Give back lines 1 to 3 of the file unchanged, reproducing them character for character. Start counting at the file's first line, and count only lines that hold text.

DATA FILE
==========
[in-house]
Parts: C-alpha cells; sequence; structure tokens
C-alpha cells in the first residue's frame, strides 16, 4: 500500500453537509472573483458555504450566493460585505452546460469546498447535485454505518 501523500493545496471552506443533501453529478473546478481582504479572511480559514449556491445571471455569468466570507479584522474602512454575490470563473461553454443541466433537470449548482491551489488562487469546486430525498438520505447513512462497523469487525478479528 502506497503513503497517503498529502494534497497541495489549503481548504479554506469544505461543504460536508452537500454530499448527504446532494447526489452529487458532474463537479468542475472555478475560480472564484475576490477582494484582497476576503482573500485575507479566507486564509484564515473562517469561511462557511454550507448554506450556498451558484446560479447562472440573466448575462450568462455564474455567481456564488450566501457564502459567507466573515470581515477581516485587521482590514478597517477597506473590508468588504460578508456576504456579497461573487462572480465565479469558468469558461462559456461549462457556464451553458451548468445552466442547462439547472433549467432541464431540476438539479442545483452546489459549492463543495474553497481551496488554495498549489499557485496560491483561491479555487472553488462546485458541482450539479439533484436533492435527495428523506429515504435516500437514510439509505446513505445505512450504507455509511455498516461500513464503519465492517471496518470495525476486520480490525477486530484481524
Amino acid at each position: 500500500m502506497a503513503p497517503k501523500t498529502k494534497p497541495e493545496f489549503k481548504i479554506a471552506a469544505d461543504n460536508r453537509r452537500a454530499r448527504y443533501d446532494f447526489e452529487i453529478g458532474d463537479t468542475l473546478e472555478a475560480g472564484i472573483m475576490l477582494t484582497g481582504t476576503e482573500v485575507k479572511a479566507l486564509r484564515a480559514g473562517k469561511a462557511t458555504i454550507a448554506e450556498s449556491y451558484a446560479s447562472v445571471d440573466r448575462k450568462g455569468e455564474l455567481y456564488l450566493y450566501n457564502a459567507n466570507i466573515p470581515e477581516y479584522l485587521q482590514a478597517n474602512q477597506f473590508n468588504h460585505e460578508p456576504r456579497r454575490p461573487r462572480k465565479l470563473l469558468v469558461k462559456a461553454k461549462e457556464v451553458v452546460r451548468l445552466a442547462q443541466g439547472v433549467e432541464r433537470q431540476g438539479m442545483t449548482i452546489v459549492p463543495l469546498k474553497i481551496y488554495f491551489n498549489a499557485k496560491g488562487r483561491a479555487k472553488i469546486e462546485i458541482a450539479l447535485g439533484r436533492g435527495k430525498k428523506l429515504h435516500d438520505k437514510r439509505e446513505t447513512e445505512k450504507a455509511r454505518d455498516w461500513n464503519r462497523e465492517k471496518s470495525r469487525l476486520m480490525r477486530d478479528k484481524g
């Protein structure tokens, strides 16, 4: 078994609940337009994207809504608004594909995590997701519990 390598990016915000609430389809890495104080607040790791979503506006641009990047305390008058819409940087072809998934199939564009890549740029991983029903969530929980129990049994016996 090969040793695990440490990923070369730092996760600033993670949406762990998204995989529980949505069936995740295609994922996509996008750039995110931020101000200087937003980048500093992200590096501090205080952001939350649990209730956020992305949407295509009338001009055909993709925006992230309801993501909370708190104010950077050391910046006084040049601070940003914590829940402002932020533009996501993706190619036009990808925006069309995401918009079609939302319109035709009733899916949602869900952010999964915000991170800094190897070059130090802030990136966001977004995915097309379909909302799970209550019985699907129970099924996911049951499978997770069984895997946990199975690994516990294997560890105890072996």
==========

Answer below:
[in-house]
Parts: C-alpha cells; sequence; structure tokens
C-alpha cells in the first residue's frame, strides 16, 4: 500500500453537509472573483458555504450566493460585505452546460469546498447535485454505518 501523500493545496471552506443533501453529478473546478481582504479572511480559514449556491445571471455569468466570507479584522474602512454575490470563473461553454443541466433537470449548482491551489488562487469546486430525498438520505447513512462497523469487525478479528 502506497503513503497517503498529502494534497497541495489549503481548504479554506469544505461543504460536508452537500454530499448527504446532494447526489452529487458532474463537479468542475472555478475560480472564484475576490477582494484582497476576503482573500485575507479566507486564509484564515473562517469561511462557511454550507448554506450556498451558484446560479447562472440573466448575462450568462455564474455567481456564488450566501457564502459567507466573515470581515477581516485587521482590514478597517477597506473590508468588504460578508456576504456579497461573487462572480465565479469558468469558461462559456461549462457556464451553458451548468445552466442547462439547472433549467432541464431540476438539479442545483452546489459549492463543495474553497481551496488554495498549489499557485496560491483561491479555487472553488462546485458541482450539479439533484436533492435527495428523506429515504435516500437514510439509505446513505445505512450504507455509511455498516461500513464503519465492517471496518470495525476486520480490525477486530484481524